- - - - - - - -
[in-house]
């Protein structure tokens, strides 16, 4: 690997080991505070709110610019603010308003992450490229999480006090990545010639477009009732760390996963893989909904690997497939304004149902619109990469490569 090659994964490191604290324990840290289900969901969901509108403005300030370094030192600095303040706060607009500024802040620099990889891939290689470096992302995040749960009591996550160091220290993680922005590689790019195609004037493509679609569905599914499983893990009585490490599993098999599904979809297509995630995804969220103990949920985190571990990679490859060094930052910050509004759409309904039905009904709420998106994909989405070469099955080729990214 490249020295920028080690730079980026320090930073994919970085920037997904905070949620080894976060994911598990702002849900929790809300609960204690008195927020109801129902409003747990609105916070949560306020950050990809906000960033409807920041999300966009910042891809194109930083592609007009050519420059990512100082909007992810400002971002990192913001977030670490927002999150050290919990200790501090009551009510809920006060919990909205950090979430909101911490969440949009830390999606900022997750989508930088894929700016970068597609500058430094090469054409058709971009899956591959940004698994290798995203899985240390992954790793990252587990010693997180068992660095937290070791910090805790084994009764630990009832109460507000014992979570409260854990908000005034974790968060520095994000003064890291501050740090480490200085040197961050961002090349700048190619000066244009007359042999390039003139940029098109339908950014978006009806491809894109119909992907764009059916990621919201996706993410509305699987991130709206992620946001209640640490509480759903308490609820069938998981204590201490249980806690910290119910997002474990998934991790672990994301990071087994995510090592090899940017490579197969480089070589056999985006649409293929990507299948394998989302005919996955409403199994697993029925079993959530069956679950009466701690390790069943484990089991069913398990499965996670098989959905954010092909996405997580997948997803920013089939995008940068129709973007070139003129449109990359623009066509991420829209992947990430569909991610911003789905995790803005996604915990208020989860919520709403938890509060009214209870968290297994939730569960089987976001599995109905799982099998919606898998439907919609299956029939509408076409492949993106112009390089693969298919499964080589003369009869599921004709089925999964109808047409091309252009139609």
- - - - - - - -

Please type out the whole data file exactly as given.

[in-house]
């Protein structure tokens, strides 16, 4: 690997080991505070709110610019603010308003992450490229999480006090990545010639477009009732760390996963893989909904690997497939304004149902619109990469490569 090659994964490191604290324990840290289900969901969901509108403005300030370094030192600095303040706060607009500024802040620099990889891939290689470096992302995040749960009591996550160091220290993680922005590689790019195609004037493509679609569905599914499983893990009585490490599993098999599904979809297509995630995804969220103990949920985190571990990679490859060094930052910050509004759409309904039905009904709420998106994909989405070469099955080729990214 490249020295920028080690730079980026320090930073994919970085920037997904905070949620080894976060994911598990702002849900929790809300609960204690008195927020109801129902409003747990609105916070949560306020950050990809906000960033409807920041999300966009910042891809194109930083592609007009050519420059990512100082909007992810400002971002990192913001977030670490927002999150050290919990200790501090009551009510809920006060919990909205950090979430909101911490969440949009830390999606900022997750989508930088894929700016970068597609500058430094090469054409058709971009899956591959940004698994290798995203899985240390992954790793990252587990010693997180068992660095937290070791910090805790084994009764630990009832109460507000014992979570409260854990908000005034974790968060520095994000003064890291501050740090480490200085040197961050961002090349700048190619000066244009007359042999390039003139940029098109339908950014978006009806491809894109119909992907764009059916990621919201996706993410509305699987991130709206992620946001209640640490509480759903308490609820069938998981204590201490249980806690910290119910997002474990998934991790672990994301990071087994995510090592090899940017490579197969480089070589056999985006649409293929990507299948394998989302005919996955409403199994697993029925079993959530069956679950009466701690390790069943484990089991069913398990499965996670098989959905954010092909996405997580997948997803920013089939995008940068129709973007070139003129449109990359623009066509991420829209992947990430569909991610911003789905995790803005996604915990208020989860919520709403938890509060009214209870968290297994939730569960089987976001599995109905799982099998919606898998439907919609299956029939509408076409492949993106112009390089693969298919499964080589003369009869599921004709089925999964109808047409091309252009139609």